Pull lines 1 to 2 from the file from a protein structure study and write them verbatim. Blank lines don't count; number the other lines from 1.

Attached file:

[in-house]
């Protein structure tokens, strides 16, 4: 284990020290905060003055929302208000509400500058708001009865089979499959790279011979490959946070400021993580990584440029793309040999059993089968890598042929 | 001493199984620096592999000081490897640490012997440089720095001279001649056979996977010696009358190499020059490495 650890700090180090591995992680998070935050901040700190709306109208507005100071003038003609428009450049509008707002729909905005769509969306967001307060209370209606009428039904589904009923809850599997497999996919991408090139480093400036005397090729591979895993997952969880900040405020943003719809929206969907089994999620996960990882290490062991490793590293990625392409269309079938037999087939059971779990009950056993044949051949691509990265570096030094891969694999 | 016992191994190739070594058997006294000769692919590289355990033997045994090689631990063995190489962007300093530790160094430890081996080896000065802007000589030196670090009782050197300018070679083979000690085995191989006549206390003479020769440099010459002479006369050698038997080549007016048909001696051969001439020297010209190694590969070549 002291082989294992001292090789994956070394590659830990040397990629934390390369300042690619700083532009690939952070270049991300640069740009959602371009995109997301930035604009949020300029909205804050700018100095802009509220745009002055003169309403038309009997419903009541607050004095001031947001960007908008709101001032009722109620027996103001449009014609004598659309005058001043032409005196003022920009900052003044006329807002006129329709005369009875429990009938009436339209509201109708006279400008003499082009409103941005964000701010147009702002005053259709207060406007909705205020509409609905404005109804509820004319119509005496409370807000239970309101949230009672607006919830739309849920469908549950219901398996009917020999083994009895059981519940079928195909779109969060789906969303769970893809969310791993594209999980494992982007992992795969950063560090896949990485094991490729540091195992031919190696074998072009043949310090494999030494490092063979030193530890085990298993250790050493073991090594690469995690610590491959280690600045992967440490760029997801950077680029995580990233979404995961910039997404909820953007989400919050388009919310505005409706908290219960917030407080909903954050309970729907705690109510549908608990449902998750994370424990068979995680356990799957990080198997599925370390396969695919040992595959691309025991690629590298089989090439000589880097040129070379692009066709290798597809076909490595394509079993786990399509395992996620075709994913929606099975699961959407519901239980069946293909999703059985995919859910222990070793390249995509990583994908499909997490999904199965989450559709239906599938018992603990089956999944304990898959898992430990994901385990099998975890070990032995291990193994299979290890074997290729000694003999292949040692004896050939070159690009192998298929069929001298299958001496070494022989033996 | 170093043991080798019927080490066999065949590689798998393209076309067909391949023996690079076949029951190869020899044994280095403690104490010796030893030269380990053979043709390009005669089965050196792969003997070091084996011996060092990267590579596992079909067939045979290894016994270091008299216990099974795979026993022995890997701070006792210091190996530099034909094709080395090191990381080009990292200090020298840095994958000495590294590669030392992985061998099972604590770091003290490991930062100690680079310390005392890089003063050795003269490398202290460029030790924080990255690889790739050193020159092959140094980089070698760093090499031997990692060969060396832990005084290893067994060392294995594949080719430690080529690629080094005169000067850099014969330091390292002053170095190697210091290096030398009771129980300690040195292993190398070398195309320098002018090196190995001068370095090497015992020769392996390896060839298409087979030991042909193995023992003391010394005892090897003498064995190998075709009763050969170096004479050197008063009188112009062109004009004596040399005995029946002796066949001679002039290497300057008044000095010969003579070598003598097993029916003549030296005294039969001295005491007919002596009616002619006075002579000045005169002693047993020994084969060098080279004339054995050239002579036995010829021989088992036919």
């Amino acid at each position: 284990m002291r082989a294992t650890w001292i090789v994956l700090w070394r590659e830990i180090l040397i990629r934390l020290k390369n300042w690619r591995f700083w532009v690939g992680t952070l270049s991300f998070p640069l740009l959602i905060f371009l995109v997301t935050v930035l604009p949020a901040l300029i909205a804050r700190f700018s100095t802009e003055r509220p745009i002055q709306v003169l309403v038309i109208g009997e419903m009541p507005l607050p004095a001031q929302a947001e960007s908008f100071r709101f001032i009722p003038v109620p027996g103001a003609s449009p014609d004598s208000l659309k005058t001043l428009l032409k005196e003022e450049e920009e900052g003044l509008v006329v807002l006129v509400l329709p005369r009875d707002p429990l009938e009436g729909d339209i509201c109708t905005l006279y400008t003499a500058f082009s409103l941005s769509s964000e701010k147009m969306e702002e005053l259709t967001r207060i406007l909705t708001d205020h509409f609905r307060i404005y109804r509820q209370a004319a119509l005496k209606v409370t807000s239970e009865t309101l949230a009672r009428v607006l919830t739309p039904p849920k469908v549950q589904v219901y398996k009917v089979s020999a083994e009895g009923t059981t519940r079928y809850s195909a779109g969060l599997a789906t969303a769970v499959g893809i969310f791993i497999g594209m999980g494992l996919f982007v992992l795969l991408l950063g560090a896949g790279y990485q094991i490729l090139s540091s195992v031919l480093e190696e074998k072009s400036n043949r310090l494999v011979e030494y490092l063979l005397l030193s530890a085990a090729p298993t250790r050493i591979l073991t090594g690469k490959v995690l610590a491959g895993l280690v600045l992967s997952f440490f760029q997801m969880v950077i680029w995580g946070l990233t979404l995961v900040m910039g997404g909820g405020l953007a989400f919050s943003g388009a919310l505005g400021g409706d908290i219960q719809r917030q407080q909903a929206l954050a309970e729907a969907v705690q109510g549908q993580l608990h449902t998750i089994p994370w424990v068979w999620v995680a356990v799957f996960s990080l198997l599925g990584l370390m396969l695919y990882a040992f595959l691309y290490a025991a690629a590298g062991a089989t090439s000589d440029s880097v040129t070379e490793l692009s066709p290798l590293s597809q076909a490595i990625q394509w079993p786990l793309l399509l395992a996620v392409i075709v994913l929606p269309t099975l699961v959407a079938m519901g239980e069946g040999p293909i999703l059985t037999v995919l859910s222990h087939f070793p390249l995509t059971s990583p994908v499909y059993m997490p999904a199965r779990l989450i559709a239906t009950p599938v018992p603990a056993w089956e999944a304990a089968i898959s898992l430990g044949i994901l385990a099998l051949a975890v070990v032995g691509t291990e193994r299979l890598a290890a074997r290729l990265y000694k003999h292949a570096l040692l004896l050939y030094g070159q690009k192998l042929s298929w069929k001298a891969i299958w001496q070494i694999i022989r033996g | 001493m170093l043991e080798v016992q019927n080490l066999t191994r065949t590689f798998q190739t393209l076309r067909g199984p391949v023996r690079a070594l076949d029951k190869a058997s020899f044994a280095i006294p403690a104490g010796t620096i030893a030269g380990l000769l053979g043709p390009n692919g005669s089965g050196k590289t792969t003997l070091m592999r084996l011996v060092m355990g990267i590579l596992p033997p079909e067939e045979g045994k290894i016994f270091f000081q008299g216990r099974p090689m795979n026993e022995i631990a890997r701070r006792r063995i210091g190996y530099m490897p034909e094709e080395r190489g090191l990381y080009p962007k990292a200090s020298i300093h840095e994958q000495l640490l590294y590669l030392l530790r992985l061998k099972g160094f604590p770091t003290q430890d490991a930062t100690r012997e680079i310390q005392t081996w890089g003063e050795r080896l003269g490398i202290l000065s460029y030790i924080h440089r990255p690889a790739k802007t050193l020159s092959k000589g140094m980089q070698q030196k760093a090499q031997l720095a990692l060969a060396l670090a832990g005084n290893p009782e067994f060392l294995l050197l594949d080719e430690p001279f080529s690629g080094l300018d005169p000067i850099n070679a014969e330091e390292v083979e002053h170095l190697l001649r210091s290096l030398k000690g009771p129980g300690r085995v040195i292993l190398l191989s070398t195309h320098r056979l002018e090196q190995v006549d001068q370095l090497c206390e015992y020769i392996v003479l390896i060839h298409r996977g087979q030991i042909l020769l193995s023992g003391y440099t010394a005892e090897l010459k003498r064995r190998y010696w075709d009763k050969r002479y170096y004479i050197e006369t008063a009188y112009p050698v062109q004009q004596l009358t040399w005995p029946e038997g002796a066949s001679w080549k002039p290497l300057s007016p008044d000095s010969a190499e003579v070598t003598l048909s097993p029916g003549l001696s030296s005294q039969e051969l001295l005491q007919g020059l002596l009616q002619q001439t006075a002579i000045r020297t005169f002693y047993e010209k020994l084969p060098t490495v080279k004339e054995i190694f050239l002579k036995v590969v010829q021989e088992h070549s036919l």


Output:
[in-house]
């Protein structure tokens, strides 16, 4: 284990020290905060003055929302208000509400500058708001009865089979499959790279011979490959946070400021993580990584440029793309040999059993089968890598042929 | 001493199984620096592999000081490897640490012997440089720095001279001649056979996977010696009358190499020059490495 650890700090180090591995992680998070935050901040700190709306109208507005100071003038003609428009450049509008707002729909905005769509969306967001307060209370209606009428039904589904009923809850599997497999996919991408090139480093400036005397090729591979895993997952969880900040405020943003719809929206969907089994999620996960990882290490062991490793590293990625392409269309079938037999087939059971779990009950056993044949051949691509990265570096030094891969694999 | 016992191994190739070594058997006294000769692919590289355990033997045994090689631990063995190489962007300093530790160094430890081996080896000065802007000589030196670090009782050197300018070679083979000690085995191989006549206390003479020769440099010459002479006369050698038997080549007016048909001696051969001439020297010209190694590969070549 002291082989294992001292090789994956070394590659830990040397990629934390390369300042690619700083532009690939952070270049991300640069740009959602371009995109997301930035604009949020300029909205804050700018100095802009509220745009002055003169309403038309009997419903009541607050004095001031947001960007908008709101001032009722109620027996103001449009014609004598659309005058001043032409005196003022920009900052003044006329807002006129329709005369009875429990009938009436339209509201109708006279400008003499082009409103941005964000701010147009702002005053259709207060406007909705205020509409609905404005109804509820004319119509005496409370807000239970309101949230009672607006919830739309849920469908549950219901398996009917020999083994009895059981519940079928195909779109969060789906969303769970893809969310791993594209999980494992982007992992795969950063560090896949990485094991490729540091195992031919190696074998072009043949310090494999030494490092063979030193530890085990298993250790050493073991090594690469995690610590491959280690600045992967440490760029997801950077680029995580990233979404995961910039997404909820953007989400919050388009919310505005409706908290219960917030407080909903954050309970729907705690109510549908608990449902998750994370424990068979995680356990799957990080198997599925370390396969695919040992595959691309025991690629590298089989090439000589880097040129070379692009066709290798597809076909490595394509079993786990399509395992996620075709994913929606099975699961959407519901239980069946293909999703059985995919859910222990070793390249995509990583994908499909997490999904199965989450559709239906599938018992603990089956999944304990898959898992430990994901385990099998975890070990032995291990193994299979290890074997290729000694003999292949040692004896050939070159690009192998298929069929001298299958001496070494022989033996 | 170093043991080798019927080490066999065949590689798998393209076309067909391949023996690079076949029951190869020899044994280095403690104490010796030893030269380990053979043709390009005669089965050196792969003997070091084996011996060092990267590579596992079909067939045979290894016994270091008299216990099974795979026993022995890997701070006792210091190996530099034909094709080395090191990381080009990292200090020298840095994958000495590294590669030392992985061998099972604590770091003290490991930062100690680079310390005392890089003063050795003269490398202290460029030790924080990255690889790739050193020159092959140094980089070698760093090499031997990692060969060396832990005084290893067994060392294995594949080719430690080529690629080094005169000067850099014969330091390292002053170095190697210091290096030398009771129980300690040195292993190398070398195309320098002018090196190995001068370095090497015992020769392996390896060839298409087979030991042909193995023992003391010394005892090897003498064995190998075709009763050969170096004479050197008063009188112009062109004009004596040399005995029946002796066949001679002039290497300057008044000095010969003579070598003598097993029916003549030296005294039969001295005491007919002596009616002619006075002579000045005169002693047993020994084969060098080279004339054995050239002579036995010829021989088992036919």